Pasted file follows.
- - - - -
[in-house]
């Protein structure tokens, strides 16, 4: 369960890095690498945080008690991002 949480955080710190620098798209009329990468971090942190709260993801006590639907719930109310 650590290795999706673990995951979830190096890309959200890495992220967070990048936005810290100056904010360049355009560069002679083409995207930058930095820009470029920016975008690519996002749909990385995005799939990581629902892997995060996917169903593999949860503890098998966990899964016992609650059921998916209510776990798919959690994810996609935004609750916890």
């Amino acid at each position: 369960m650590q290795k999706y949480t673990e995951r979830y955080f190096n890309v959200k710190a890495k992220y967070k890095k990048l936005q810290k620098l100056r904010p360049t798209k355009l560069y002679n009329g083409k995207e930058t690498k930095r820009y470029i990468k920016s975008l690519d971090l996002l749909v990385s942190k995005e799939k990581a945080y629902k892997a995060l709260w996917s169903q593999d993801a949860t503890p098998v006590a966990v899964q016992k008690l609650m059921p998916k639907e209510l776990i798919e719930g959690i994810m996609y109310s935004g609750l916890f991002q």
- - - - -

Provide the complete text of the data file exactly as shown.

[in-house]
């Protein structure tokens, strides 16, 4: 369960890095690498945080008690991002 949480955080710190620098798209009329990468971090942190709260993801006590639907719930109310 650590290795999706673990995951979830190096890309959200890495992220967070990048936005810290100056904010360049355009560069002679083409995207930058930095820009470029920016975008690519996002749909990385995005799939990581629902892997995060996917169903593999949860503890098998966990899964016992609650059921998916209510776990798919959690994810996609935004609750916890």
């Amino acid at each position: 369960m650590q290795k999706y949480t673990e995951r979830y955080f190096n890309v959200k710190a890495k992220y967070k890095k990048l936005q810290k620098l100056r904010p360049t798209k355009l560069y002679n009329g083409k995207e930058t690498k930095r820009y470029i990468k920016s975008l690519d971090l996002l749909v990385s942190k995005e799939k990581a945080y629902k892997a995060l709260w996917s169903q593999d993801a949860t503890p098998v006590a966990v899964q016992k008690l609650m059921p998916k639907e209510l776990i798919e719930g959690i994810m996609y109310s935004g609750l916890f991002q």